But first they needed space. Santa Fe had been without a bowling alley since Silva Lanes closed in 2010 and later became the home of Meow Wolf, the immersive experience venue. Efforts by an investor group to build a bowling alley in the Railyard had ended in failure, but that venue was fraught with sound issues and was too limited for the Padillas’ vision.
Enter Katy Fitzgerald, senior project manager at DeVargas Center, who thought the space occupied by the defunct Hastings video and game store might be the ideal fit for the entrepreneurial couple.
In the end, lease expirations for DeVargas tenants Longevity Gym and the Traveler’s Market provided an opening for the 20,000-square-foot bowling alley. Longevity moved out of the mall, and Traveler’s relocated to the former Hastings location.
From Fitzgerald’s point of view, the lease was a win-win situation. “Any new tenant brings in more customers, and it provides reasons for customers to stay for longer period of time,” she said.
But could bowling really make a comeback in Santa Fe after nearly a decade?
Not on its own, the Padillas decided. “We didn’t want to be a bowling alley that sold hot dogs in a city like Santa Fe,” said Hannah Padilla. That’s why they decided to partner with chef Ever Paz and transform his El Sabor food truck into an upscale eatery that would attract a clientele that wasn’t interested in knocking down pins.
A recent day found Ann Germano and her daughter Jennifer Germano enjoying lunch at El Sabor, which specializes in tapas, but whose menu includes everything from a $28 paella to $8 nachos, as well as kids’ fare like chicken fingers and fries for $9.
Germano, who owns the Marcy Street boot store Back at the Ranch, wants to start a social bowling league for professional women that would meet at The Alley in the new year. “Wouldn’t that be fun?” she asked.
Social leagues are definitely in The Alley’s future, said Hannah Padilla, but for now the focus is on families, including their own. Their two children – Jacob, 9, and Amelia, 8 – have been dropping by after school and on weekends to play games at The Alley, where there are six billiard tables, two indoor turf courts for the classic Italian game bocce, two shuffleboard tables, three dartboards, a video-game arcade and 12 regulation bowling lanes supplied by Chino, Calif.-based U.S. Bowling Corp. Youngsters can get help on their swing from dragon-shaped ramps.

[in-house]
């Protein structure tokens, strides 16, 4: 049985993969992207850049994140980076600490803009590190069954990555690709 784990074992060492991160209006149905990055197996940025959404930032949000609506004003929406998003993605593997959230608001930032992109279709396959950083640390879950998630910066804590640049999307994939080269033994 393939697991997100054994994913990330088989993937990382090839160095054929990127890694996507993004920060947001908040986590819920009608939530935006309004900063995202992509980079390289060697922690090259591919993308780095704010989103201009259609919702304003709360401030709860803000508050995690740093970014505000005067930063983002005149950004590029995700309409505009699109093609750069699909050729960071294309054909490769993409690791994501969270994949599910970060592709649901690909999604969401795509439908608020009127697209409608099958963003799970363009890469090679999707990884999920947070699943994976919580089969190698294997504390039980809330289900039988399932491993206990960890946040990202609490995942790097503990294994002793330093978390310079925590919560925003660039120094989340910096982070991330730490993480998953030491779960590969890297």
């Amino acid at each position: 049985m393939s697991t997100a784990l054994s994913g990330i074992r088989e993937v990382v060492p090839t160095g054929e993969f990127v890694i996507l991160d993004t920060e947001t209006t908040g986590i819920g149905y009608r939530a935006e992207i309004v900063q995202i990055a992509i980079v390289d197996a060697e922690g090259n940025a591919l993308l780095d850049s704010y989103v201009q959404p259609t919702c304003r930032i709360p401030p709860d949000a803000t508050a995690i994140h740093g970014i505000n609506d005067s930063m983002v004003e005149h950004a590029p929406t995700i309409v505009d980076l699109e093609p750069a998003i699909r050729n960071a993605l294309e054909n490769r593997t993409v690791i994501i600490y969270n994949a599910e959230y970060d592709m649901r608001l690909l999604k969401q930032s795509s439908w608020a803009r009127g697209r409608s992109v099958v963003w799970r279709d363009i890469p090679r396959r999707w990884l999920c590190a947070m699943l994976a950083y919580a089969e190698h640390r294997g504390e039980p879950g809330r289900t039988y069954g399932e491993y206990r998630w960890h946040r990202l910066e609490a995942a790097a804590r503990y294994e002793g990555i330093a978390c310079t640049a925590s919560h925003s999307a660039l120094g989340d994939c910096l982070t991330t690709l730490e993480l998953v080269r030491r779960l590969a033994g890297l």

Asked if their rates make bowling out of reach for some families, the Padillas say they’re still tinkering with pricing and mulling discounts, such as rewards programs. A private party room is already being eyed by corporate clients for holiday get-togethers.
They freely admit The Alley is still evolving. And they’re quick to credit the people who made it happen, including Santa Fe architect Wyndham Carlisle, Bill Snoberger, national sales manager of U.S. Bowling, who collaborated with Hannah Padilla on demographic research to determine whether the area could support a bowling alley, as well as Andrea Neal of Whole Brain Design of Santa Fe, who created The Alley’s logo and other design features.
It was Joey Padilla, however, who came up with the twist of having The Alley’s bowling balls look like giant billiard balls, a subtle way of reminding patrons that there’s more than one game in the venue.
In fact, the lanes have been so busy at The Alley that some would-be bowlers facing a three-hour wait for a lane on a recent Saturday could be found under the twinkling white lights on the bocce courts, studying the instructional handouts and learning the rules of the game first played in ancient Rome.
But as far as Hannah Padilla is concerned, there’s still not enough kid-friendly fun in town. Once The Alley finds its groove, she’d like to open a gymnastics studio that serves boys over the age of 7, a group not currently served in Santa Fe.
As she outlined her plan in front of her husband of 11 years, Joey Padilla smiled at her and asked, “Can we take a vacation first?”